Thanksgiving 2020, more than many others, brought not only food for the body but food for the mind.
As my small group of immediate family gathered, we opened all the doors and windows and stayed outside as much as we could. We dispensed with long held traditions, tucking into fried chicken instead of roasted turkey and dressing. I missed Thanksgivings of my childhood at my grandparents’ house, filled with wonderful smells and swarming with cousins. I missed Thanksgivings with my own family and those we think of as family, tables laden with potluck foods from many different households and traditions. I missed those who were not with us because they are no longer here, and those who could not be with us because of the pandemic raging unchecked throughout our nation.
At the same time, I am deeply grateful for those who were at our table and for our health, for friends from all parts of my life who continue to enrich the world in so many different ways, and for vaccines on the horizon to shut down the plague of 2020. I am thankful for the bone-tired health care workers who continue to care for their fellow Americans, some of whom believe COVID-19 is a hoax and who refuse to take precautions. And, I pray the families and friends of the more than 262,000 Americans who have died from COVID-19 will find peace and hope in the coming days.
I am thankful for all Americans that democracy has prevailed over authoritarianism in our nation.
It is hardly news that the United States has become critically hardened and partisan, with people in both camps barely understanding what the other says, rendering our nation a political Tower of Babel. There are many reasons for this — the growing divide between the haves and the have-nots, educational disparities, niche media which preach to their own choirs among them. This intolerance among Americans continues to damage our nation and our standing in the world.
That is why I and millions of others are profoundly thankful for the brave and principled Americans who did the right thing in recent weeks, who despite heavy political pressure put country before party. They deserve recognition. Among them are elections officials in many states who stood up for and certified unbiased, untainted and accurate voting totals despite unfounded allegations of widespread voter fraud, of which no proof has been cited. In addition, both state and federal judges in several states dismissed such unsupported legal claims, allowing accurate vote counts to prevail. Only a handful of politicians showed such courage, notably Utah’s Senator Mitt Romney, who stood up for a fair election, when most others, including North Carolina’s two Senators, apparently checked their spines in a Capitol closet.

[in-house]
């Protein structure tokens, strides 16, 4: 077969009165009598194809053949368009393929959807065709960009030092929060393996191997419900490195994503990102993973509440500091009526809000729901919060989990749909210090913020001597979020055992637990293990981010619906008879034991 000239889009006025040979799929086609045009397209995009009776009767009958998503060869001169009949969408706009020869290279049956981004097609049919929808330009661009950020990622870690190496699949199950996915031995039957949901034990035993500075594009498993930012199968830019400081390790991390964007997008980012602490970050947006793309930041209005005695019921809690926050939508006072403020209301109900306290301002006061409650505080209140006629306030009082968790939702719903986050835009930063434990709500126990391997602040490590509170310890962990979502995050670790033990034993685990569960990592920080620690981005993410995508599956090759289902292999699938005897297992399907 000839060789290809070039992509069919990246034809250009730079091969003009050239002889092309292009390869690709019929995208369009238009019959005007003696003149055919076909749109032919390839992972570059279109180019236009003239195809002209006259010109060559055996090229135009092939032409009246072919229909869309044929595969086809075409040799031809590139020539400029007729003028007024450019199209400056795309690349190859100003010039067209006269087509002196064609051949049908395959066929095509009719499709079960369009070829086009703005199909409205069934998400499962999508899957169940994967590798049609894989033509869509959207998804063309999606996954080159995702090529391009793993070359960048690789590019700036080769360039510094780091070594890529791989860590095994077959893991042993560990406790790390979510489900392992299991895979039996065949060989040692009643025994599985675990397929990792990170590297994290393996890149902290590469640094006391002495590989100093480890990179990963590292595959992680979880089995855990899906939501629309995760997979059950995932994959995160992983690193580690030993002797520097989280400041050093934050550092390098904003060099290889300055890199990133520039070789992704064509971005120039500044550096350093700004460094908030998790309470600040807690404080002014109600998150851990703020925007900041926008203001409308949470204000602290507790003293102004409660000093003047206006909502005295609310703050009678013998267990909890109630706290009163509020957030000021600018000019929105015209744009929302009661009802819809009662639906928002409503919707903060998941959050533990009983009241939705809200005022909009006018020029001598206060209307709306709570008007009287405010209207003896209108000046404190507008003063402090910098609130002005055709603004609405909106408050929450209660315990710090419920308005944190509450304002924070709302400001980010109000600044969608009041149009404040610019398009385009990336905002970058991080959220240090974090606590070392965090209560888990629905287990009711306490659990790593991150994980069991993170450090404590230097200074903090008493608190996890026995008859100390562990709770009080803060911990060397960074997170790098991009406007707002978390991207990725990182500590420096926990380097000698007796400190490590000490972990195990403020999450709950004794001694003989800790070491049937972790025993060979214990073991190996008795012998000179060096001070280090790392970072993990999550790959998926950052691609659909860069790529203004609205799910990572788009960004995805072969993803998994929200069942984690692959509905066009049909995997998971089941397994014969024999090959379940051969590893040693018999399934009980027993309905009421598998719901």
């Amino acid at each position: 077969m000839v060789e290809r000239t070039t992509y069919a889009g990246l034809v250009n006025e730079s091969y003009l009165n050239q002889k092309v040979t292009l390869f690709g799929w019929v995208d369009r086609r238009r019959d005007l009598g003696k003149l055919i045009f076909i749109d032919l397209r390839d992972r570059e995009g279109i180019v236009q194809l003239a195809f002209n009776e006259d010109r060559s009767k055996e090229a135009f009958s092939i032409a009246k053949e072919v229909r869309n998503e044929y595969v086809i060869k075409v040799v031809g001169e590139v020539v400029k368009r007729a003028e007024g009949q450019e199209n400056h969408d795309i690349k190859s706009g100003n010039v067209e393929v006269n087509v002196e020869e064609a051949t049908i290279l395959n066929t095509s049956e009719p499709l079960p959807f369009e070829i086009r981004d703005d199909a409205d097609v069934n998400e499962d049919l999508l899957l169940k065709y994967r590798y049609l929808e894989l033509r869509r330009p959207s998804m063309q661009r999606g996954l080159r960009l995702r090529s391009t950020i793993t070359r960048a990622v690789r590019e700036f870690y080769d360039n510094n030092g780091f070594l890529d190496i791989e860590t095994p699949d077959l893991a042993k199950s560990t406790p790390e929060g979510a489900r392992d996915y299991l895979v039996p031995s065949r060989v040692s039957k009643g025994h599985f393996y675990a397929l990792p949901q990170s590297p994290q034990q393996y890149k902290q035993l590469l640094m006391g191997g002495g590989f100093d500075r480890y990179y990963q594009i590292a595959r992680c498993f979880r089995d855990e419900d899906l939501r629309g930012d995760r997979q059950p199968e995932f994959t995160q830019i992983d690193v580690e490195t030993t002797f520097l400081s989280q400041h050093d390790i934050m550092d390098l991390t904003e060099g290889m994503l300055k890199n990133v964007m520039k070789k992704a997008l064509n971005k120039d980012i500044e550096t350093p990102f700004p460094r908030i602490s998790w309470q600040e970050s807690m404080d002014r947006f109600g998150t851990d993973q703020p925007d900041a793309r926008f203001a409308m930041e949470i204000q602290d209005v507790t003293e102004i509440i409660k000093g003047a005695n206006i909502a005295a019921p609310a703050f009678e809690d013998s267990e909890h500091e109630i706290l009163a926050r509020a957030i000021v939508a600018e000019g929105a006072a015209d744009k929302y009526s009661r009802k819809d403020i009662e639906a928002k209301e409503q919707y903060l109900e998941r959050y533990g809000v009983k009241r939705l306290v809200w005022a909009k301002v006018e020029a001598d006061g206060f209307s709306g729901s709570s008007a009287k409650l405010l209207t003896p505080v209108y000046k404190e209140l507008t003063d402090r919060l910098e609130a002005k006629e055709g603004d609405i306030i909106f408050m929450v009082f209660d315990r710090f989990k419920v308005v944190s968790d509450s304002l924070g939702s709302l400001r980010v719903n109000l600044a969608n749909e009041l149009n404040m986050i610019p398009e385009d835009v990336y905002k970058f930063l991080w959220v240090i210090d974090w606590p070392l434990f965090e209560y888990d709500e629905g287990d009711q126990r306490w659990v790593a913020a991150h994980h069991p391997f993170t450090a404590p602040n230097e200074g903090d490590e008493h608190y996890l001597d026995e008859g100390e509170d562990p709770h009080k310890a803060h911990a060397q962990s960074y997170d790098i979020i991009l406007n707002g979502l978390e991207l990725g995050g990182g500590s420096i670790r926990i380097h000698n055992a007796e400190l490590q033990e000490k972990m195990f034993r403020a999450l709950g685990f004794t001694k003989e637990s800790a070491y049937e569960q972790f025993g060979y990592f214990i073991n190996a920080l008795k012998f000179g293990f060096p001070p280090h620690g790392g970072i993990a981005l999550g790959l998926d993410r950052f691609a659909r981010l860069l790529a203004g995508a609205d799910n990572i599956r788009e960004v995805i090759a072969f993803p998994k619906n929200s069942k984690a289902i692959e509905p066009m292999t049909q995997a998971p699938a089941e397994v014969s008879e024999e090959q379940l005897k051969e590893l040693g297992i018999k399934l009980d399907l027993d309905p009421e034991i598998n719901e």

It is meaningful to note that Abraham Lincoln established our American Thanksgiving. It harkens back a meal shared, at least apocryphally, by Pilgrim settlers and Native Americans in what is now Massachusetts in 1621. The official holiday itself dates from 1863, when Lincoln declared a national day of Thanksgiving. He did so in the midst of the American Civil War, at a time when the tide was slowly turning in favor of the Union. The next year, he proclaimed another day of Thanksgiving, writing that God “has been please to animate and inspire our minds and hearts with fortitude, courage, and resolution sufficient for the great trial of the civil war into which we have been brought by our adherence to the cause of freedom and humanity, and to afford us reasonable hopes of an ultimate and happy deliverance from all our dangers and afflictions.”
In other words, Lincoln established Thanksgiving to celebrate the America’s democracy.
We celebrate the same blessing in 2020.